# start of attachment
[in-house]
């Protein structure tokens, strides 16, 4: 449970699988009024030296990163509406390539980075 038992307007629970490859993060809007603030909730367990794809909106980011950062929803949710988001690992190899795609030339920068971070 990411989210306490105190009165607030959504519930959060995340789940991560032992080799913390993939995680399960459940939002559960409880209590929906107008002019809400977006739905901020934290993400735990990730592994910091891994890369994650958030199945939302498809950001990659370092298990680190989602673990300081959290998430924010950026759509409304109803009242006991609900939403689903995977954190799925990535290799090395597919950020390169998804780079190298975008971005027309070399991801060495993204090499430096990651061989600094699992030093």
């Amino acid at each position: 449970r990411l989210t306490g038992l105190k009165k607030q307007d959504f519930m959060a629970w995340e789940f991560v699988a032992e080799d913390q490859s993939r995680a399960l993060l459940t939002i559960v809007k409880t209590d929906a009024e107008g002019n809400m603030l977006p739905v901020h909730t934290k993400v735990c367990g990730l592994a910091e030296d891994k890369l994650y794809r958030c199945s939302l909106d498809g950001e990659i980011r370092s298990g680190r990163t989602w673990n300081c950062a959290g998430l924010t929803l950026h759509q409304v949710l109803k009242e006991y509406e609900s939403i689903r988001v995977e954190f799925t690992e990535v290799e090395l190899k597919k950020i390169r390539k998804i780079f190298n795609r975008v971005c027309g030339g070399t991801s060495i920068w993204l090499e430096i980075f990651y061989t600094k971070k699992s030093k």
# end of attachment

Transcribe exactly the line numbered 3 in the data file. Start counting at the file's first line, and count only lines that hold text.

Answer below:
């Amino acid at each position: 449970r990411l989210t306490g038992l105190k009165k607030q307007d959504f519930m959060a629970w995340e789940f991560v699988a032992e080799d913390q490859s993939r995680a399960l993060l459940t939002i559960v809007k409880t209590d929906a009024e107008g002019n809400m603030l977006p739905v901020h909730t934290k993400v735990c367990g990730l592994a910091e030296d891994k890369l994650y794809r958030c199945s939302l909106d498809g950001e990659i980011r370092s298990g680190r990163t989602w673990n300081c950062a959290g998430l924010t929803l950026h759509q409304v949710l109803k009242e006991y509406e609900s939403i689903r988001v995977e954190f799925t690992e990535v290799e090395l190899k597919k950020i390169r390539k998804i780079f190298n795609r975008v971005c027309g030339g070399t991801s060495i920068w993204l090499e430096i980075f990651y061989t600094k971070k699992s030093k």